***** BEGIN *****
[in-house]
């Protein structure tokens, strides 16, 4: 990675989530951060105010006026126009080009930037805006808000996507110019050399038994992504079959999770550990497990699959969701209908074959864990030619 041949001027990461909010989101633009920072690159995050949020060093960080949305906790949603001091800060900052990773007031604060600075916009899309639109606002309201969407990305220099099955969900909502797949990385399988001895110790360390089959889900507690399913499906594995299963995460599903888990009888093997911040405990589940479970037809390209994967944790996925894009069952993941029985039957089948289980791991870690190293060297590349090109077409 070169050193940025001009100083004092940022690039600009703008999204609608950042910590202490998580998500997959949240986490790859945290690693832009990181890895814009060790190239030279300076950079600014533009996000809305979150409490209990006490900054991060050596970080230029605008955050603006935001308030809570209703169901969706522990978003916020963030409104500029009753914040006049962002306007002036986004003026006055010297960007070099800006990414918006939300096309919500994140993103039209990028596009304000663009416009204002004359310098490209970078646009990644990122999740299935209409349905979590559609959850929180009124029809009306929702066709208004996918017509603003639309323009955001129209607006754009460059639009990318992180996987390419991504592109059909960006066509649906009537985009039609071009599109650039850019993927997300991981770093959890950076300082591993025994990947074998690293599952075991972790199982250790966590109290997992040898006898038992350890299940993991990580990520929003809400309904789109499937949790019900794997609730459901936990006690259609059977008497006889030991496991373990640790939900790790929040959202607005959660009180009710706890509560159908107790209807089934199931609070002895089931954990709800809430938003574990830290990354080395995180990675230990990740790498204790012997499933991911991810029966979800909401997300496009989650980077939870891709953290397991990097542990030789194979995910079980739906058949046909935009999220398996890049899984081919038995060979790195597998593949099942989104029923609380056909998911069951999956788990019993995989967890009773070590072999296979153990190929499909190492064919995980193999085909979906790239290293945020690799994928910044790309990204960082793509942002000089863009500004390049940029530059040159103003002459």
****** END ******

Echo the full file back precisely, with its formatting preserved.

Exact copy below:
[in-house]
């Protein structure tokens, strides 16, 4: 990675989530951060105010006026126009080009930037805006808000996507110019050399038994992504079959999770550990497990699959969701209908074959864990030619 041949001027990461909010989101633009920072690159995050949020060093960080949305906790949603001091800060900052990773007031604060600075916009899309639109606002309201969407990305220099099955969900909502797949990385399988001895110790360390089959889900507690399913499906594995299963995460599903888990009888093997911040405990589940479970037809390209994967944790996925894009069952993941029985039957089948289980791991870690190293060297590349090109077409 070169050193940025001009100083004092940022690039600009703008999204609608950042910590202490998580998500997959949240986490790859945290690693832009990181890895814009060790190239030279300076950079600014533009996000809305979150409490209990006490900054991060050596970080230029605008955050603006935001308030809570209703169901969706522990978003916020963030409104500029009753914040006049962002306007002036986004003026006055010297960007070099800006990414918006939300096309919500994140993103039209990028596009304000663009416009204002004359310098490209970078646009990644990122999740299935209409349905979590559609959850929180009124029809009306929702066709208004996918017509603003639309323009955001129209607006754009460059639009990318992180996987390419991504592109059909960006066509649906009537985009039609071009599109650039850019993927997300991981770093959890950076300082591993025994990947074998690293599952075991972790199982250790966590109290997992040898006898038992350890299940993991990580990520929003809400309904789109499937949790019900794997609730459901936990006690259609059977008497006889030991496991373990640790939900790790929040959202607005959660009180009710706890509560159908107790209807089934199931609070002895089931954990709800809430938003574990830290990354080395995180990675230990990740790498204790012997499933991911991810029966979800909401997300496009989650980077939870891709953290397991990097542990030789194979995910079980739906058949046909935009999220398996890049899984081919038995060979790195597998593949099942989104029923609380056909998911069951999956788990019993995989967890009773070590072999296979153990190929499909190492064919995980193999085909979906790239290293945020690799994928910044790309990204960082793509942002000089863009500004390049940029530059040159103003002459």